clock menu more-arrow no yes mobile

Filed under:

Play of the Week: A Buckeye Blocks a Punt

Northwestern badly botched their punt protection against OSU

Jonathan Daniel

Northwestern played a good game on Saturday, but a few big mistakes handed OSU the game. One came on a late interception, when Trevor Siemian forced the ball to a well-covered out route. The first major mistake, however, came on a punt in the first quarter

With Northwestern leading 7-3, Ohio State had pinned the Cats inside their own 1 yard line with a punt. A conservative three plays (run, run, Colter scramble) later, NU faces fourth down. OSU puts 8 players in position to rush Brandon Williams, one more than Northwestern's 7 blockers can handle.


At the snap, however, one of the OSU rushers backs off to set up the return; the situation is now 7-on-7, and Williams should be able to get off the punt.


OSU is attempting to overload the right side of the protection, but the three rear protectors should be able to adjust to the rush.


Two things go badly wrong at this point. First, long snapper Pat Hickey is bowled over without even slowing down his man; This gives OSU a 4-on-3 against the second line. Second, C.J. Robbins and Max Chapman double team the leftmost OSU rusher. This leaves Tyler Scott all alone against three rushers.


Scott picks off one of the rushers, but the other two have no problem getting to Williams before the ball leaves his foot.


The punt has no chance, and Williams has no chance of holding OSU to a safety by jumping on the ball.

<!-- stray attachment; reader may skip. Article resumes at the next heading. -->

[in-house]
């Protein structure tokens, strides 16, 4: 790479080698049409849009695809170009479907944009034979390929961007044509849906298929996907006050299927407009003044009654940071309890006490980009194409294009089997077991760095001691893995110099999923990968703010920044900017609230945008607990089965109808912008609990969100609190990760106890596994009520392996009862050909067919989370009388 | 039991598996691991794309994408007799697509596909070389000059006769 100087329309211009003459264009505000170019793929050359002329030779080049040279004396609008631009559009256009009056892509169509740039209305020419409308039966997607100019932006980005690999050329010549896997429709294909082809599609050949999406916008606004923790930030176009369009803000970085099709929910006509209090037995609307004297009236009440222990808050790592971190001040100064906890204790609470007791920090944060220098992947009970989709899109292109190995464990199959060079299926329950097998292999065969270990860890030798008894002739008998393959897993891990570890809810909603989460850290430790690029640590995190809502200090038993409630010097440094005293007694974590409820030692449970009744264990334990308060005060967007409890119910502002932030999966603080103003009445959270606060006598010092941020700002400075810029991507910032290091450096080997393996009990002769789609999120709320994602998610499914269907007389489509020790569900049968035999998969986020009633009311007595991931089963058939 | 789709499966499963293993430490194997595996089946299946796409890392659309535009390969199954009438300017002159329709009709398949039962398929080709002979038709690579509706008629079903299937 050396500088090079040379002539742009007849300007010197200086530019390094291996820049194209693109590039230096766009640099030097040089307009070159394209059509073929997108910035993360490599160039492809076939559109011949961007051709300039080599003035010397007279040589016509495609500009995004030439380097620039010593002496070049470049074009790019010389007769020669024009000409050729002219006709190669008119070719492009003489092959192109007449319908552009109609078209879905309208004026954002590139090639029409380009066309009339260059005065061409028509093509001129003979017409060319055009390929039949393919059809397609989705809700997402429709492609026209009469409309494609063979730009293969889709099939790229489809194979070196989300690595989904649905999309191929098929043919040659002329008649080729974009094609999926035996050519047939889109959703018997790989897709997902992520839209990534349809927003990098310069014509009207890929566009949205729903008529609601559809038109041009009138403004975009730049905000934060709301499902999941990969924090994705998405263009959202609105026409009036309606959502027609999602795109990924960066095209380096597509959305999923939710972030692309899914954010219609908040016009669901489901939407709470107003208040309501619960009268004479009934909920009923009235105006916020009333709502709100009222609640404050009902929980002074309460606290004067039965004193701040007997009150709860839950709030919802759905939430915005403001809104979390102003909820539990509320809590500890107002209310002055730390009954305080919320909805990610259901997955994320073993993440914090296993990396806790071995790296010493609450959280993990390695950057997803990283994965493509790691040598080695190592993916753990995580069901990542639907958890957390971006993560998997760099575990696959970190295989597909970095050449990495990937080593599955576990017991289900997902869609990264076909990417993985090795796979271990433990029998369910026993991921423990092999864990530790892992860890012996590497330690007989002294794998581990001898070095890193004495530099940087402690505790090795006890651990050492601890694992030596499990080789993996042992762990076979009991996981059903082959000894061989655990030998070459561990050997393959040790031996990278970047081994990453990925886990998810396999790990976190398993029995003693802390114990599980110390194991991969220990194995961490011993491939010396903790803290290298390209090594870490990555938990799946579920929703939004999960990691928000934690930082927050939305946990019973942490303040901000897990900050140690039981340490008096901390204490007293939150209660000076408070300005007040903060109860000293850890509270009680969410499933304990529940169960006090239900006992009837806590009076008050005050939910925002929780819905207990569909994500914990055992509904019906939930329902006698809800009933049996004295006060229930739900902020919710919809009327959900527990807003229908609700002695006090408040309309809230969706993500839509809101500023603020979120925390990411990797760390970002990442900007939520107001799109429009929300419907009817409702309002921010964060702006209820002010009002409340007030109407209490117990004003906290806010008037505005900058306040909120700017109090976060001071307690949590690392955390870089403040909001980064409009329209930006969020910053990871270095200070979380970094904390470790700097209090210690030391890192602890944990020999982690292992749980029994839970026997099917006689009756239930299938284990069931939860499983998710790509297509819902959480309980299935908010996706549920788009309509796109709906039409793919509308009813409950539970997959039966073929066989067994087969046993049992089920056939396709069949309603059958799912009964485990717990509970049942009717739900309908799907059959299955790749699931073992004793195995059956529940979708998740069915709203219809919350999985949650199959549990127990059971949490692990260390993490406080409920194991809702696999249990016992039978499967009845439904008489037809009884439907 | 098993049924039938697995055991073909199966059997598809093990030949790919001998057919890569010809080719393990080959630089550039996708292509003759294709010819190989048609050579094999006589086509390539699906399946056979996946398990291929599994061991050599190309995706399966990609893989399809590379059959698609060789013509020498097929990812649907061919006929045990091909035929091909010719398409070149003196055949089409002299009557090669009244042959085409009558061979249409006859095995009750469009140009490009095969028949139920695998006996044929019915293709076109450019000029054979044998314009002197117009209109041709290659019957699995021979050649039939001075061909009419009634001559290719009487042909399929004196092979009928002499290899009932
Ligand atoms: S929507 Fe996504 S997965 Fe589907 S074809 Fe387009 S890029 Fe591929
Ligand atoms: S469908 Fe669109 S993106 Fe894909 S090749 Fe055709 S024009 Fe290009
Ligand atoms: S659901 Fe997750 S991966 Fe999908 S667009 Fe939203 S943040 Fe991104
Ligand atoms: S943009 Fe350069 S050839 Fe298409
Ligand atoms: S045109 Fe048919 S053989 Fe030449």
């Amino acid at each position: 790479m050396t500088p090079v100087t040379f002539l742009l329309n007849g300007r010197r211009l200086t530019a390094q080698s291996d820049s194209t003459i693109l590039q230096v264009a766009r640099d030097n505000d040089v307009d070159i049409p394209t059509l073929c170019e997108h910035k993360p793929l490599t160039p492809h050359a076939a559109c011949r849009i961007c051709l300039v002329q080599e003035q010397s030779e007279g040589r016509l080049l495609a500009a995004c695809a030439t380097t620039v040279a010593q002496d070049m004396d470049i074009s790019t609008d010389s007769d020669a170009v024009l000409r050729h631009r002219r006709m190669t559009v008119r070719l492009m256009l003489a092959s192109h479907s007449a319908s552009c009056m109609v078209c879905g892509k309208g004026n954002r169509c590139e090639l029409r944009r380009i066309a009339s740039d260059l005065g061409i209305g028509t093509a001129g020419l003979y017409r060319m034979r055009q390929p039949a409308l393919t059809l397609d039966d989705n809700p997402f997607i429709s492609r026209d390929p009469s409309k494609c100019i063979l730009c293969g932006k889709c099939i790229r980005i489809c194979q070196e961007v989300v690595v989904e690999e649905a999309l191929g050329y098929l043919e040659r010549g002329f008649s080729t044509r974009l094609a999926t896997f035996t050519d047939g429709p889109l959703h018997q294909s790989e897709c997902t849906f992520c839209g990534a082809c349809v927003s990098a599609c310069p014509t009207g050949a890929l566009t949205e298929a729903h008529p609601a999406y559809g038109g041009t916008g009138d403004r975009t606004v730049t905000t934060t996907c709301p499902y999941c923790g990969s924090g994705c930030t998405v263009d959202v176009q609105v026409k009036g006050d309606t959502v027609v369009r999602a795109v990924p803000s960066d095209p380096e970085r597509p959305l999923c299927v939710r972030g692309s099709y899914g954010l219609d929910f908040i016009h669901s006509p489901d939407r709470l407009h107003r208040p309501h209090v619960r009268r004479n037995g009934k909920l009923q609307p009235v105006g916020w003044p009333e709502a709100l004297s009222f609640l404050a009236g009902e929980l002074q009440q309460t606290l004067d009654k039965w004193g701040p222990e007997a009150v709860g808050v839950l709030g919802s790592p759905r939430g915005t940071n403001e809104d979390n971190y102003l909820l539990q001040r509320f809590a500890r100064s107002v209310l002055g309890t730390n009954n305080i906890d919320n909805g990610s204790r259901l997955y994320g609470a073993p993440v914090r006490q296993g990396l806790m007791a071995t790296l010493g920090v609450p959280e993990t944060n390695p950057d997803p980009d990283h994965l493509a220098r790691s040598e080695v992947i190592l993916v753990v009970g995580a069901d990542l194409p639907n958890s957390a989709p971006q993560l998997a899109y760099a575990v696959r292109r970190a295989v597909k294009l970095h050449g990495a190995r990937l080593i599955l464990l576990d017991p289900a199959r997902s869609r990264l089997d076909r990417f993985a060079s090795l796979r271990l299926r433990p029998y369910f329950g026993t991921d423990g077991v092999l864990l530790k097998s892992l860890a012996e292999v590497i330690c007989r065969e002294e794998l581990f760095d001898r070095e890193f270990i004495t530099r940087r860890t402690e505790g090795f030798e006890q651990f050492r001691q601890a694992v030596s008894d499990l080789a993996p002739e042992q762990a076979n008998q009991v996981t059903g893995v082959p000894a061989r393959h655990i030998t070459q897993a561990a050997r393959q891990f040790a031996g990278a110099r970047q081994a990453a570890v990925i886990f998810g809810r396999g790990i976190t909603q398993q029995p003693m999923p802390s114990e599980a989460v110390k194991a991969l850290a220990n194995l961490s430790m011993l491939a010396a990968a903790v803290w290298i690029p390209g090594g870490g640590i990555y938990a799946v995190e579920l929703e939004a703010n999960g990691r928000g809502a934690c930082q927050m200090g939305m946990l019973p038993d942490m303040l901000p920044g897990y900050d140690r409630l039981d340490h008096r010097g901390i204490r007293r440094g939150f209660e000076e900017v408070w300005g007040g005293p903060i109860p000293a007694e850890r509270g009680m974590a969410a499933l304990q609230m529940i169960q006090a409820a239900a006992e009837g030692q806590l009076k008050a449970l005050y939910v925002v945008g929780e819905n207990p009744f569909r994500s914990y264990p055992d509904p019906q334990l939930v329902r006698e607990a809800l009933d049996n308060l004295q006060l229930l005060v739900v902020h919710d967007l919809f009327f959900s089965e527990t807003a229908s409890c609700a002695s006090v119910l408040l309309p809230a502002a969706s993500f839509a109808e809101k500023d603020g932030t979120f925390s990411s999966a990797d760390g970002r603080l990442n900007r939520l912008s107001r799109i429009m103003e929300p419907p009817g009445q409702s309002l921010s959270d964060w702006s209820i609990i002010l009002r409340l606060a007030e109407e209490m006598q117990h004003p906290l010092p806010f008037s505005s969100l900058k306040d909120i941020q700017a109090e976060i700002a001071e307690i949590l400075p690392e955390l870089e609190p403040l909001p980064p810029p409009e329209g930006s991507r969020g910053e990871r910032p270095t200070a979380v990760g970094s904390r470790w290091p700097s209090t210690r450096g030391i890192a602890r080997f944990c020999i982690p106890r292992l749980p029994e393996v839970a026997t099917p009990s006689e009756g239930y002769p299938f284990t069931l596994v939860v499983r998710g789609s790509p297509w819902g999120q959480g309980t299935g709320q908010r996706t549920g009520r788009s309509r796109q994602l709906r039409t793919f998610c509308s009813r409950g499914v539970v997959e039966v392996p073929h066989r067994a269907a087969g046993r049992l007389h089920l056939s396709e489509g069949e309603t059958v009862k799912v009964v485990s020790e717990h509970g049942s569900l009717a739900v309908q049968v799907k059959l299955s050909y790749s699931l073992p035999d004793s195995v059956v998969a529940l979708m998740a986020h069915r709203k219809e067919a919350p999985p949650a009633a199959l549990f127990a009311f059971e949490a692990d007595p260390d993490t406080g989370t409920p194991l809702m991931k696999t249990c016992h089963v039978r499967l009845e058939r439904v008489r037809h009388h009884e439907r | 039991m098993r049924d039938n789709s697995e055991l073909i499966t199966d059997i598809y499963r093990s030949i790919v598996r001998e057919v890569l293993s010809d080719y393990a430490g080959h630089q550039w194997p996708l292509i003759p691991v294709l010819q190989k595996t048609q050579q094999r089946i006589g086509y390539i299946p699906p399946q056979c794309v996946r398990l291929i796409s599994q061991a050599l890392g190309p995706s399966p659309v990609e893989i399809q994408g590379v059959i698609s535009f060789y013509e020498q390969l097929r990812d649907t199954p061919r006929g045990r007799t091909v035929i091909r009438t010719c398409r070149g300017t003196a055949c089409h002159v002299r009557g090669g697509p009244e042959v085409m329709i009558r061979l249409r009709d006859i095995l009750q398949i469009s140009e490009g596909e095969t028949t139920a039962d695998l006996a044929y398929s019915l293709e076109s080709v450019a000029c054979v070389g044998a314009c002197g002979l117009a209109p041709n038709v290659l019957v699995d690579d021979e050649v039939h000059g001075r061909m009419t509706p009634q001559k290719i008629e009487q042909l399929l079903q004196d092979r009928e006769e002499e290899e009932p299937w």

There were three main failures on this play.

1. NU should have brought another blocker in tight presnap to even the numbers; even though the eighth man bailed, this might have allowed NU to better slow the initial surge.

2. Hickey must do better on his block. Long snappers have a tough job, as they must accurately throw the ball 15 yards backwards and immediately be ready to stop a rusher; this isn't an excuse for getting blown up, though.

3. The second line must adjust to the rush. OSU overloaded a side of the formation, but having 3 players back should let the blockers see the rush develop and react. Instead, NU ended up with a double team and two unblocked rushers.

Ohio State used a nice rush scheme on this play, and their ability to put elite athletes on the punt block team helped them overwhelm NU's long snapper. Still, it was primarily a breakdown by Nortwestern's punt team. I expect that Pat Fitzgerald has gone over this play many times, trying to figure out whether NU has better options when faced with an opponent looking for a punt block. I don't think radical changes are in order (NU hasn't had a punt blocked since 2008, if I am reading correctly), but you can bet that special teams coordinators around the conference are licking their chops at the thought of repeating Ohio State's success.

More from Sippin' On Purple: